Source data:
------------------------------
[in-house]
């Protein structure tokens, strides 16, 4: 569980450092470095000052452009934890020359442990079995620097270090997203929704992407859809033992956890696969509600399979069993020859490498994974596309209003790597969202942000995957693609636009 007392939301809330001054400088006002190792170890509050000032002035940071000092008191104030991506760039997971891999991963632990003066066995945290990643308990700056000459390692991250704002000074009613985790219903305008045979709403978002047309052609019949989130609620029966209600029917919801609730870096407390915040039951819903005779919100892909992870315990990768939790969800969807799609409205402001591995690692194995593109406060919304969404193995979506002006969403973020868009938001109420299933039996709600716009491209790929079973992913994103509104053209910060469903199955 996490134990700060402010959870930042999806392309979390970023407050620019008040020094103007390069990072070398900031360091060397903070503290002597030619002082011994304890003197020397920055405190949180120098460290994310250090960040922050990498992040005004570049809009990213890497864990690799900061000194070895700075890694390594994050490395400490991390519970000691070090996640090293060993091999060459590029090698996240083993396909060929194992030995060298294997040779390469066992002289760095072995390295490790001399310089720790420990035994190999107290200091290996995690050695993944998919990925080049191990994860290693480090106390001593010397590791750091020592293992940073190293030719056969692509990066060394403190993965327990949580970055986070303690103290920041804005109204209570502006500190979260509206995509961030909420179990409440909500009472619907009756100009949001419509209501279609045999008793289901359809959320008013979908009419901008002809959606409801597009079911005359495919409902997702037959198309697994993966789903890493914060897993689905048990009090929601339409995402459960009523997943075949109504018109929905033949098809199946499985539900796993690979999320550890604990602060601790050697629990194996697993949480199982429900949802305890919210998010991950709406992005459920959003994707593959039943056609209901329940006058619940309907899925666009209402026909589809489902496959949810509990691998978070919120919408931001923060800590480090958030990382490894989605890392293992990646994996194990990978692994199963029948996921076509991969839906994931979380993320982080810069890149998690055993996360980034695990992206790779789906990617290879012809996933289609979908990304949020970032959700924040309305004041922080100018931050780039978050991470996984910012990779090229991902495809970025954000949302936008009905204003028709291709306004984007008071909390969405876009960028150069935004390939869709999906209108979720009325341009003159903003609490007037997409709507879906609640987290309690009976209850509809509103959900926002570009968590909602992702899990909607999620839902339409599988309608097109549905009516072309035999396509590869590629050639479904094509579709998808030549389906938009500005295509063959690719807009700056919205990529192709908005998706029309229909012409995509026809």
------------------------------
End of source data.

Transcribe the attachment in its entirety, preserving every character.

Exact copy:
[in-house]
């Protein structure tokens, strides 16, 4: 569980450092470095000052452009934890020359442990079995620097270090997203929704992407859809033992956890696969509600399979069993020859490498994974596309209003790597969202942000995957693609636009 007392939301809330001054400088006002190792170890509050000032002035940071000092008191104030991506760039997971891999991963632990003066066995945290990643308990700056000459390692991250704002000074009613985790219903305008045979709403978002047309052609019949989130609620029966209600029917919801609730870096407390915040039951819903005779919100892909992870315990990768939790969800969807799609409205402001591995690692194995593109406060919304969404193995979506002006969403973020868009938001109420299933039996709600716009491209790929079973992913994103509104053209910060469903199955 996490134990700060402010959870930042999806392309979390970023407050620019008040020094103007390069990072070398900031360091060397903070503290002597030619002082011994304890003197020397920055405190949180120098460290994310250090960040922050990498992040005004570049809009990213890497864990690799900061000194070895700075890694390594994050490395400490991390519970000691070090996640090293060993091999060459590029090698996240083993396909060929194992030995060298294997040779390469066992002289760095072995390295490790001399310089720790420990035994190999107290200091290996995690050695993944998919990925080049191990994860290693480090106390001593010397590791750091020592293992940073190293030719056969692509990066060394403190993965327990949580970055986070303690103290920041804005109204209570502006500190979260509206995509961030909420179990409440909500009472619907009756100009949001419509209501279609045999008793289901359809959320008013979908009419901008002809959606409801597009079911005359495919409902997702037959198309697994993966789903890493914060897993689905048990009090929601339409995402459960009523997943075949109504018109929905033949098809199946499985539900796993690979999320550890604990602060601790050697629990194996697993949480199982429900949802305890919210998010991950709406992005459920959003994707593959039943056609209901329940006058619940309907899925666009209402026909589809489902496959949810509990691998978070919120919408931001923060800590480090958030990382490894989605890392293992990646994996194990990978692994199963029948996921076509991969839906994931979380993320982080810069890149998690055993996360980034695990992206790779789906990617290879012809996933289609979908990304949020970032959700924040309305004041922080100018931050780039978050991470996984910012990779090229991902495809970025954000949302936008009905204003028709291709306004984007008071909390969405876009960028150069935004390939869709999906209108979720009325341009003159903003609490007037997409709507879906609640987290309690009976209850509809509103959900926002570009968590909602992702899990909607999620839902339409599988309608097109549905009516072309035999396509590869590629050639479904094509579709998808030549389906938009500005295509063959690719807009700056919205990529192709908005998706029309229909012409995509026809």